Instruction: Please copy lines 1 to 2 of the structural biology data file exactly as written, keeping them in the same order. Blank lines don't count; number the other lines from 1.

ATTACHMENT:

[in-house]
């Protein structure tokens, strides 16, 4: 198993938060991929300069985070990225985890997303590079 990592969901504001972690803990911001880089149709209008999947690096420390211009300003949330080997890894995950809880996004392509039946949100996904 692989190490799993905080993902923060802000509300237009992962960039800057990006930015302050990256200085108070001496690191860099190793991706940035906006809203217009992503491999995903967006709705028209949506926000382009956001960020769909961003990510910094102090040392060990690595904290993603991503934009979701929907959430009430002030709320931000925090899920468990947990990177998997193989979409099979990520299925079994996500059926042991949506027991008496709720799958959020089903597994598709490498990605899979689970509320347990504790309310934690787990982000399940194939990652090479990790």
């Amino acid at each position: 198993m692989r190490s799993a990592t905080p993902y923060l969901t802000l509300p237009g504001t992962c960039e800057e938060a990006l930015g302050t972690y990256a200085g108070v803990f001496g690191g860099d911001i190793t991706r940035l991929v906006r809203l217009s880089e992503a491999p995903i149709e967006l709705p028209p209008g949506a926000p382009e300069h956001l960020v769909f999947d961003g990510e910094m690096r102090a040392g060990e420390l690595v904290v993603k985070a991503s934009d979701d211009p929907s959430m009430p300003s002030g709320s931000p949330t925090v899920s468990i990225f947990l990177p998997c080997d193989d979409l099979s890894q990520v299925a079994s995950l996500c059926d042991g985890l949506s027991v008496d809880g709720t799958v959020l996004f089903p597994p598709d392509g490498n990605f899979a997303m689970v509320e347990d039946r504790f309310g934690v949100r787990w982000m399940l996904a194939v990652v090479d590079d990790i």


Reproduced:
[in-house]
């Protein structure tokens, strides 16, 4: 198993938060991929300069985070990225985890997303590079 990592969901504001972690803990911001880089149709209008999947690096420390211009300003949330080997890894995950809880996004392509039946949100996904 692989190490799993905080993902923060802000509300237009992962960039800057990006930015302050990256200085108070001496690191860099190793991706940035906006809203217009992503491999995903967006709705028209949506926000382009956001960020769909961003990510910094102090040392060990690595904290993603991503934009979701929907959430009430002030709320931000925090899920468990947990990177998997193989979409099979990520299925079994996500059926042991949506027991008496709720799958959020089903597994598709490498990605899979689970509320347990504790309310934690787990982000399940194939990652090479990790």